England v Scotland Euro 2020: 8 famous battles with the Auld Enemy ahead of Wembley clash

Graham Falk takes a look back at Scotland’s most famous games against England as the pair get set to clash at this year’s European Championships.

Leigh Griffiths wheels away after his memorable double strike against Englnand in 2017.

The European Championships are almost upon us and the anticipation for the huge Wembley clash between England and Scotland is palpable, as the oldest rivalry in international football makes a welcome return this June.

The sides have not faced each other since a pulsating 2-2 draw at Hampden Park in 2017, a match which saw three goals in the final six minutes, including two memorable free kicks from Celtic forward Leigh Griffiths – goals which etched the striker into Scottish footballing folklore.

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8 the 114 matches played between the sides, Scotland have picked up 41 wins to England’s 48 and, with Steve Clarke’s side looking to add to that tally this summer, we look over 10 of Scotland’s most famous battles with their near neighbours.

Scotland beat England 1-0 in a 1999 classic thanks to the head of Don Hutchinson.

1928 – England 1-5 Scotland

Just under 100 years ago, Scotland smashed England on their home turf. Scotland’s ‘Wembley Wizards’, as they became known, destroyed England on their own patch thanks to the dynamic duo of Alex Jackson and Alex James, the former with a memorable hat-trick.

Many within the 80,868 capacity crowd commented that the scoreline could have been far worse for the home side as Scotland well and truly took the bragging rights back over the border during the 1928 British Home Championships victory.

1999 – England 0-1 Scotland

England's 5-1 defeat at first Hampden is immortalised in the southside of Glasgow.

Dubbed as the ‘battle of Britain’ Craig Brown’s Scotland side had performed poorly in the Euro 2000 qualifying play-off first-leg and travelled to Wembley already 2-0 down on aggregate after Paul Scholes brace had put them to the sword at Hampden Park days before hand.

With England boasting a ‘golden generation’, Brown’s side were barely given a chance as they headed to the ‘old’ Wembley, attempting to overturn a two goal deficit. However, led by a magnificent Don Hutchinson, Scotland pulled off a famous victory that almost took the national team to the European Championships and shocked their talent-laden, much fancied hosts. The game would be the final tie between the sides to be played under Wembley’s famous twin towers.

1878 – Scotland 7-2 England

A thumping 7-2 win at first Hampden was one of many thrashings Scotland gave to England in the 1880s.

With a reported 15,000 fans in attendance, Scotland raced into a 4-0 half-time lead, as a John McDougall inspired side wiped the floor with the the away side who had arrived in Glasgow as footballing equals, but left as heavy losers.

2017 – Scotland 2-2 England

The first of the games on this list that didn’t end in a Scotland win, but it’s hard to remember a more glorious three minutes in Scotland’s recent history than Leigh Griffith’s sweetly struck free-kicks at the end of this World Cup qualifier.

The loudest roar heard at Hampden in many a moon, Gordon Strachan’s side came within a whisker of a famous victory only to be denied at the very death. Often looked back on as a ‘what might have been’, it can’t be seen as anything other than an absolute classic that will likely live long in the memory of both sets of fans.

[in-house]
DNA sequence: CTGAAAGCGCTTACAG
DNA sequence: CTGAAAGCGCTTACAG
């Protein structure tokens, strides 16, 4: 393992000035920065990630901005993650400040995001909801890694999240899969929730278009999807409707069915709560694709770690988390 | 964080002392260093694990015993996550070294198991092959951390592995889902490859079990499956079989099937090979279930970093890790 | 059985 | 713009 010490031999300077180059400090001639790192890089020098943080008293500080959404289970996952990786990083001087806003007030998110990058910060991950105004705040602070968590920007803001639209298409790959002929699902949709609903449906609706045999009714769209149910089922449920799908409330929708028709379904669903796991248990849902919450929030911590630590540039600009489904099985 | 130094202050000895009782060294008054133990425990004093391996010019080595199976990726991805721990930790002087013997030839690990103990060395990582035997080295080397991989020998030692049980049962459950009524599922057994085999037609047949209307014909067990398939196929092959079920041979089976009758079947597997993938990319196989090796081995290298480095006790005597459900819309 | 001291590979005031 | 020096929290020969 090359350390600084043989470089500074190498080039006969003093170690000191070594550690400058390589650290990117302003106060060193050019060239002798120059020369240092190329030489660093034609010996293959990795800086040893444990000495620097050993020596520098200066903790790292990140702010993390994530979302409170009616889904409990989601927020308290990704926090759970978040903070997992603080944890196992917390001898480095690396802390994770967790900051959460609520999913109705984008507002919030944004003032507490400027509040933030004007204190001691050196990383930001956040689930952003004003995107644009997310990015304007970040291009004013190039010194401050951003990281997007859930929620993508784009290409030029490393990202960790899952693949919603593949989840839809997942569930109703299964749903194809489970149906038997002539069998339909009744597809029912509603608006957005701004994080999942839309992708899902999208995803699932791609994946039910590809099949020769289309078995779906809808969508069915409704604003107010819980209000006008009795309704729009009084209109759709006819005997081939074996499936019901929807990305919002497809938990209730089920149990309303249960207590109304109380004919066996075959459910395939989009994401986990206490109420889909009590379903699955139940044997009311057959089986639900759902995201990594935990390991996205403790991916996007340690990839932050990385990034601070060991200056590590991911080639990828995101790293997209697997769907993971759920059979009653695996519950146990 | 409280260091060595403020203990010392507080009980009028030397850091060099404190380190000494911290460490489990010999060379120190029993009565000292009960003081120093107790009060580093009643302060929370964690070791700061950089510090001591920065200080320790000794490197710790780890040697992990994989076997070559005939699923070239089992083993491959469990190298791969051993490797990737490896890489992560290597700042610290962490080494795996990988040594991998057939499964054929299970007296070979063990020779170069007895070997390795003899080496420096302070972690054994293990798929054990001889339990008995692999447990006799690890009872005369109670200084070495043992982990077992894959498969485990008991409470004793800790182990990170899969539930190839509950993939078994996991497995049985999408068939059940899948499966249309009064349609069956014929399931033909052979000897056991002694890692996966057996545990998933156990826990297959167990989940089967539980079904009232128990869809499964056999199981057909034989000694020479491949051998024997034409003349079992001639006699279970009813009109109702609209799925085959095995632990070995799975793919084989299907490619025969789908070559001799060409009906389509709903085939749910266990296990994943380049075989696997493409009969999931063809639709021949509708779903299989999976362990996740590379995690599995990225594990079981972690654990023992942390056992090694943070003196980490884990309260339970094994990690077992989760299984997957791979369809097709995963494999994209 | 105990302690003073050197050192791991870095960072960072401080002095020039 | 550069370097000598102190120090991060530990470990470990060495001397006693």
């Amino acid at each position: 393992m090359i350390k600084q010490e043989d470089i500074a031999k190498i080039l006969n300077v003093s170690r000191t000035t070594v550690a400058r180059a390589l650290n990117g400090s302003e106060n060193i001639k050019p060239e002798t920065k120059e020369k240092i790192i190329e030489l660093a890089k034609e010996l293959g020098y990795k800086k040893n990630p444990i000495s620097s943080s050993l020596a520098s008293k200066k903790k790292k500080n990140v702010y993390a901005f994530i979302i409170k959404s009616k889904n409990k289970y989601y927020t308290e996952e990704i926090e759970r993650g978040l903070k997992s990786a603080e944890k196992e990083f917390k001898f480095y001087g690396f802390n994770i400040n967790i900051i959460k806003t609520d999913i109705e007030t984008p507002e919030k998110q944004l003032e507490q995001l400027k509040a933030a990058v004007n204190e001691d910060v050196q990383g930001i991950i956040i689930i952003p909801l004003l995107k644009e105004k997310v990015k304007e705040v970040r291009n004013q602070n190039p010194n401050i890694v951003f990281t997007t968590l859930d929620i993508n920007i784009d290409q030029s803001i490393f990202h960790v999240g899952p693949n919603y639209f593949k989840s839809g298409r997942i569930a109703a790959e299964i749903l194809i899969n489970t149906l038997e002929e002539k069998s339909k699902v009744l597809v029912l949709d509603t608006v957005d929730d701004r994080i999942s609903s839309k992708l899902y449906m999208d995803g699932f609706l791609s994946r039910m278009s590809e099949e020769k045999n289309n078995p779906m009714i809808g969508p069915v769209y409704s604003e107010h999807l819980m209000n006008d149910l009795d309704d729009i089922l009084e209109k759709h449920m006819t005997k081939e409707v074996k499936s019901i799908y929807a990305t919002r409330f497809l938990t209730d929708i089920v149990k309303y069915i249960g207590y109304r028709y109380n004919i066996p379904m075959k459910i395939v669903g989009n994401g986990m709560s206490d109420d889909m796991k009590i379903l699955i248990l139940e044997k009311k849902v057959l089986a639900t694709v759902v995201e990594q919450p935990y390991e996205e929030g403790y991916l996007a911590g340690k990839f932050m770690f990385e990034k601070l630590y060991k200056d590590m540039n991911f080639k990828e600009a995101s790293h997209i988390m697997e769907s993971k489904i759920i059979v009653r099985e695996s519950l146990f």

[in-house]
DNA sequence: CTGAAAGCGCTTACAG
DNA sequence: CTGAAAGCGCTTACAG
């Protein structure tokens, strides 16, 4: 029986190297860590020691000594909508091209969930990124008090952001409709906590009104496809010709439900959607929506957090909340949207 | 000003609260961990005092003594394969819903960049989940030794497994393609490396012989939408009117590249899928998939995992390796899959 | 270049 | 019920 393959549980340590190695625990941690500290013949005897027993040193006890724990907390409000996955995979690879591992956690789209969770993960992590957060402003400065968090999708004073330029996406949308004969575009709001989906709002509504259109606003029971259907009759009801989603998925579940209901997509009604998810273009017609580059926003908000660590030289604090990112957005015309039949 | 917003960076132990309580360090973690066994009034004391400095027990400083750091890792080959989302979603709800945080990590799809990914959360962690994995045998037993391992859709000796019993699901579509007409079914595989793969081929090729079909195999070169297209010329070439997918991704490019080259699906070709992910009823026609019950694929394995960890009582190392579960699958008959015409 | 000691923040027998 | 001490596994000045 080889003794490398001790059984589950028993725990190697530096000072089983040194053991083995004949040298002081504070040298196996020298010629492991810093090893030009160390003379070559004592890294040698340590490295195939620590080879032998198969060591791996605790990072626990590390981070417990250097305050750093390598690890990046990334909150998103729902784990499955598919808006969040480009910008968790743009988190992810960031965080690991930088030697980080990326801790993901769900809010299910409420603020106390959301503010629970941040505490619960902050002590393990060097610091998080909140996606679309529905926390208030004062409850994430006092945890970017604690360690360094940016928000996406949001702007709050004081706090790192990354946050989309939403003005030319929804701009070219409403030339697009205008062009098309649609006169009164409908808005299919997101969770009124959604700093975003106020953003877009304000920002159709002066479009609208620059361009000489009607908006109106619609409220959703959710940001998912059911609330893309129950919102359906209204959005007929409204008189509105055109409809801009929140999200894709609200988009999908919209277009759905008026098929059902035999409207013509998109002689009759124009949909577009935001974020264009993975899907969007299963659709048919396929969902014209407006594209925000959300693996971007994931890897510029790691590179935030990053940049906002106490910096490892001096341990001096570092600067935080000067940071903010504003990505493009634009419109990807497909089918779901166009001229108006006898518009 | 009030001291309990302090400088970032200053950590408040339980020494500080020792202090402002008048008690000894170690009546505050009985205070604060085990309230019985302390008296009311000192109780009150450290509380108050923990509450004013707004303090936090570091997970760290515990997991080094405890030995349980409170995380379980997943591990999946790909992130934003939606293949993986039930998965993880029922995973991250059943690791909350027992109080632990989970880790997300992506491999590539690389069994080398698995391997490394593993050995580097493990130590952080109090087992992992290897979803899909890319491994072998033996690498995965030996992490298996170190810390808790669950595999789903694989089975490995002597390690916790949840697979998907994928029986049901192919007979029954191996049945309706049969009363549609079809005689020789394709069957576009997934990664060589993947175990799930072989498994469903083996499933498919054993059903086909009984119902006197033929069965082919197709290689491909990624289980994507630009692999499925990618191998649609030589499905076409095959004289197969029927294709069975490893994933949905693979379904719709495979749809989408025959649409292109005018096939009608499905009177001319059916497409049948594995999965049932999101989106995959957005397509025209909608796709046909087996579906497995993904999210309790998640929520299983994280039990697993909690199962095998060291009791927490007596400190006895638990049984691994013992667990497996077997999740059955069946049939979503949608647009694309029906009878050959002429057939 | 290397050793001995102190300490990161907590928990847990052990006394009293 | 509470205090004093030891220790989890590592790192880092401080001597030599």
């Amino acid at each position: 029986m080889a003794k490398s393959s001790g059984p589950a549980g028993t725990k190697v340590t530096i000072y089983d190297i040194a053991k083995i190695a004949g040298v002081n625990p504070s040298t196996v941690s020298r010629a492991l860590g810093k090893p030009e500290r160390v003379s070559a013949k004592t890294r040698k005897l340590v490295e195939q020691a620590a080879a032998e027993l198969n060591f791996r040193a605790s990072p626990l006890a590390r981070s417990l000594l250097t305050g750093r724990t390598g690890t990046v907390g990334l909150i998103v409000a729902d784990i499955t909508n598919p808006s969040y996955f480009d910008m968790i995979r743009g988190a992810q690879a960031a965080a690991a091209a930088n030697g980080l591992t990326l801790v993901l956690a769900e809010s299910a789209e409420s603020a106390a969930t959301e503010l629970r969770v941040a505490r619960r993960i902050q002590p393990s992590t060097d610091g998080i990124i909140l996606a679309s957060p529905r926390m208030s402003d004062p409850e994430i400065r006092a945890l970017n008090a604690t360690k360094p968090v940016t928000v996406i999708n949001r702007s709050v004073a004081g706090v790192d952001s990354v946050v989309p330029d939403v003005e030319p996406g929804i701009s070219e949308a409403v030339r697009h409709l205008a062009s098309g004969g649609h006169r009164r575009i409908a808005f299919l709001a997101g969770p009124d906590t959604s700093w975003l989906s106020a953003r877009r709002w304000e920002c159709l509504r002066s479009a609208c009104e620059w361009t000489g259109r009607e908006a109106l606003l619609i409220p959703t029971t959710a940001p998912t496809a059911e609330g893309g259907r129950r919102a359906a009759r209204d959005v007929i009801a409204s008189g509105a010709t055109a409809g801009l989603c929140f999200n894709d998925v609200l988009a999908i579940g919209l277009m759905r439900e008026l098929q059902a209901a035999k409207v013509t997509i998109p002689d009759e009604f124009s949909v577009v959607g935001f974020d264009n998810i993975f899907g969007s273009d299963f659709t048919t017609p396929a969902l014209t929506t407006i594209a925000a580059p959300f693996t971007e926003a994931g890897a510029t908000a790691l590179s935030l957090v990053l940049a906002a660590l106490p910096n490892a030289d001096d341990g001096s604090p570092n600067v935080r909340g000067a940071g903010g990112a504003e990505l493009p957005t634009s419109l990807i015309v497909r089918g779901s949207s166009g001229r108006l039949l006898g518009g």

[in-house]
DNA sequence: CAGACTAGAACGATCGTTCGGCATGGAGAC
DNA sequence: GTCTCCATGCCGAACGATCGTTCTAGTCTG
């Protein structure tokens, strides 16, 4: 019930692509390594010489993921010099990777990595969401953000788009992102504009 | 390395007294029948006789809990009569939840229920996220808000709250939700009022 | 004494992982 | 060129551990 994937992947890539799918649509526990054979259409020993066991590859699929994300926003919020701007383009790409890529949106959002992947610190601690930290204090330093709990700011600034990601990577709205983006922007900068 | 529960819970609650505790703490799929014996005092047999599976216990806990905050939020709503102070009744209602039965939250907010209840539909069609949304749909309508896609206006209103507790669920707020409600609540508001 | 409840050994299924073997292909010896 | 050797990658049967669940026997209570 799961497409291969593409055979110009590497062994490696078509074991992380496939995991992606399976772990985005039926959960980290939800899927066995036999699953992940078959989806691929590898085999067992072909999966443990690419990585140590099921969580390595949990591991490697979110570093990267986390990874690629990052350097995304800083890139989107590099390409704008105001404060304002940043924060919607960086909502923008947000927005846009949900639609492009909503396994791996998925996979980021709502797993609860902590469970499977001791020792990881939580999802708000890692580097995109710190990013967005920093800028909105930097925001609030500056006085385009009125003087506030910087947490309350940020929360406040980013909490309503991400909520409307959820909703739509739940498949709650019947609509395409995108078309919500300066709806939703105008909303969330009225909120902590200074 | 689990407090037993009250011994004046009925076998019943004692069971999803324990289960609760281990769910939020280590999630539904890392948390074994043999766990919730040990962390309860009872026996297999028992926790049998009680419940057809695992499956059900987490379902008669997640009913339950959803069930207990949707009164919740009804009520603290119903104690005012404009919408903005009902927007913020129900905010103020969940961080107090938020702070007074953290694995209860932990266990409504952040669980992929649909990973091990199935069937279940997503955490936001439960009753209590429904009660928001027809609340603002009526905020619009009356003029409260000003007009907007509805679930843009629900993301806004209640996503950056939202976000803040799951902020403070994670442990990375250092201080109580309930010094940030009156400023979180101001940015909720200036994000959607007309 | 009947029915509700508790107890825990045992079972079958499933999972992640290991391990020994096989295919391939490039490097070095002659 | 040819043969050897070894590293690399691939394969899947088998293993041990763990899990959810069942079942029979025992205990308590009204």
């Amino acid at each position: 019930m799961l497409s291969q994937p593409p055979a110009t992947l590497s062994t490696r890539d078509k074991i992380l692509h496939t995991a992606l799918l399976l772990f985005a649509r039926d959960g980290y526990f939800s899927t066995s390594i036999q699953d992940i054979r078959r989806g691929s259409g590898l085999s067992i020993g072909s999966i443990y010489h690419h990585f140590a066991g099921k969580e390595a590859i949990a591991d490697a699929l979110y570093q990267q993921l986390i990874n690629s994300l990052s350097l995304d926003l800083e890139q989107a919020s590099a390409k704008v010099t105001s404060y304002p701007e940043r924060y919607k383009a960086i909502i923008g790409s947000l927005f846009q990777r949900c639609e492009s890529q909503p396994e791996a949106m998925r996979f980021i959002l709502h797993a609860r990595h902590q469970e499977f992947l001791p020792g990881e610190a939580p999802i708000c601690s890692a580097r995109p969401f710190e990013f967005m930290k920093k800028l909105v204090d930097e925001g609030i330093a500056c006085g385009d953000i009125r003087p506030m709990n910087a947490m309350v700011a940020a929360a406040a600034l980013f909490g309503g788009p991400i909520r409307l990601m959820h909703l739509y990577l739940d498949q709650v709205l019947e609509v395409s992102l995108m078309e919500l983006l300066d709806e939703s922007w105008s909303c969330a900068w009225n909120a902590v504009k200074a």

1882 – Scotland 5-1 England

Immortalised in mural form at the sight of first Hampden, located in the southside of Glasgow, this game saw Scotland hand out another demolition to their nearest rivals.

Captained by Scotland’s first black footballer, Andrew Watson, a team made up of players solely from the country’s then top amateur side Queens Park put in a dominant second half performance to see off the visitors with goals from Robert McPherson, John Kay and Geordie Ker.

1967 – England 2-3 Scotland

World champions England had gone 19 games undefeated going into this European Championship qualifier, only to meet a supremely talented ‘Slim’ Jim Baxter on April 15.

The Scottish side featured four of Celtic’s European Cup winning Lisbon Lions and alongside Denis Law, but it was former Sunderland and Rangers man Baxter who would steal the show, as he famous played keepie-uppie at walking pace deep inside the England half.

Crowned the ‘unofficial world champions’, Scotland could have, and perhaps should have, scored more on a day that shocked a previously dominant England to their core.

1977 – England 1-2 Scotland

One of the most memorable encounters in history, a dominant Scotland display is perhaps best remembered for the chaos at the final whistle, which resulted in goalposts being torn down and the turf being dug up by the away fans.

A ten year wait for a Scotland win over England came via strikes from Gordon McQueen and Kenny Dalglish as the Tartan Army finished top of the British Home Championships and began, what they had hoped, would be a bright era under newly appointed boss Ally MacLeod. Sadly for MacLeod, the World Cup in Argentina would be the beginning of the end after little over a year in charge, as Johnny Rep’s 72nd minute strike for the Dutch would result in Scotland going home on goal difference.

1985 – Scotland 1-0 England

After the demise of the British Home Championship, the Rous Cup was initially established to continue the traditional annual game between the two sides.

Playing in the pouring Glasgow rain, both sides battle out a hard fought game that had little in quality, but plenty to admire in guts. The match would be won via the head of Dundee United’s Richard Gough who connected with Jim Bett’s left wing cross in the 68th minute to loop a header beyond Peter Shilton in the Three Lions goal.

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